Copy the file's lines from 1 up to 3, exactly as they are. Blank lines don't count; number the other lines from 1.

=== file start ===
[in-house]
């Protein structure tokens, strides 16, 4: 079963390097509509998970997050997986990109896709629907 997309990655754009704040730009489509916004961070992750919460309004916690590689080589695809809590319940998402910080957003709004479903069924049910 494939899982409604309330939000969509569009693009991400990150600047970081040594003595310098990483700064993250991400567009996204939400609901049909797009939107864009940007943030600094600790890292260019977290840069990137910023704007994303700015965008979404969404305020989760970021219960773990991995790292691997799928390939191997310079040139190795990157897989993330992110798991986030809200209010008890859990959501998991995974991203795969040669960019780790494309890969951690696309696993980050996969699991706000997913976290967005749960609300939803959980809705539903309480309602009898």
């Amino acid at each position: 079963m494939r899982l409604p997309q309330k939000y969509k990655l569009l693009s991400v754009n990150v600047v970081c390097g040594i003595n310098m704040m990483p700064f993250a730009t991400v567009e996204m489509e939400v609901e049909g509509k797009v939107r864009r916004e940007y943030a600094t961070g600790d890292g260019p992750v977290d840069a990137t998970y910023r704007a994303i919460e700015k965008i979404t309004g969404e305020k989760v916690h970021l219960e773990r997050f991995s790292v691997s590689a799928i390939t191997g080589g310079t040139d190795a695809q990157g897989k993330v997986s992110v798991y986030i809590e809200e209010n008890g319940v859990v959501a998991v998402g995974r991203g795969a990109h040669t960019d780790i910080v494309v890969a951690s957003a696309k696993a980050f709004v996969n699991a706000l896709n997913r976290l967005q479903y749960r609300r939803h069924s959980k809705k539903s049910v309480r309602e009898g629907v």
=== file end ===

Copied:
[in-house]
């Protein structure tokens, strides 16, 4: 079963390097509509998970997050997986990109896709629907 997309990655754009704040730009489509916004961070992750919460309004916690590689080589695809809590319940998402910080957003709004479903069924049910 494939899982409604309330939000969509569009693009991400990150600047970081040594003595310098990483700064993250991400567009996204939400609901049909797009939107864009940007943030600094600790890292260019977290840069990137910023704007994303700015965008979404969404305020989760970021219960773990991995790292691997799928390939191997310079040139190795990157897989993330992110798991986030809200209010008890859990959501998991995974991203795969040669960019780790494309890969951690696309696993980050996969699991706000997913976290967005749960609300939803959980809705539903309480309602009898």
């Amino acid at each position: 079963m494939r899982l409604p997309q309330k939000y969509k990655l569009l693009s991400v754009n990150v600047v970081c390097g040594i003595n310098m704040m990483p700064f993250a730009t991400v567009e996204m489509e939400v609901e049909g509509k797009v939107r864009r916004e940007y943030a600094t961070g600790d890292g260019p992750v977290d840069a990137t998970y910023r704007a994303i919460e700015k965008i979404t309004g969404e305020k989760v916690h970021l219960e773990r997050f991995s790292v691997s590689a799928i390939t191997g080589g310079t040139d190795a695809q990157g897989k993330v997986s992110v798991y986030i809590e809200e209010n008890g319940v859990v959501a998991v998402g995974r991203g795969a990109h040669t960019d780790i910080v494309v890969a951690s957003a696309k696993a980050f709004v996969n699991a706000l896709n997913r976290l967005q479903y749960r609300r939803h069924s959980k809705k539903s049910v309480r309602e009898g629907v």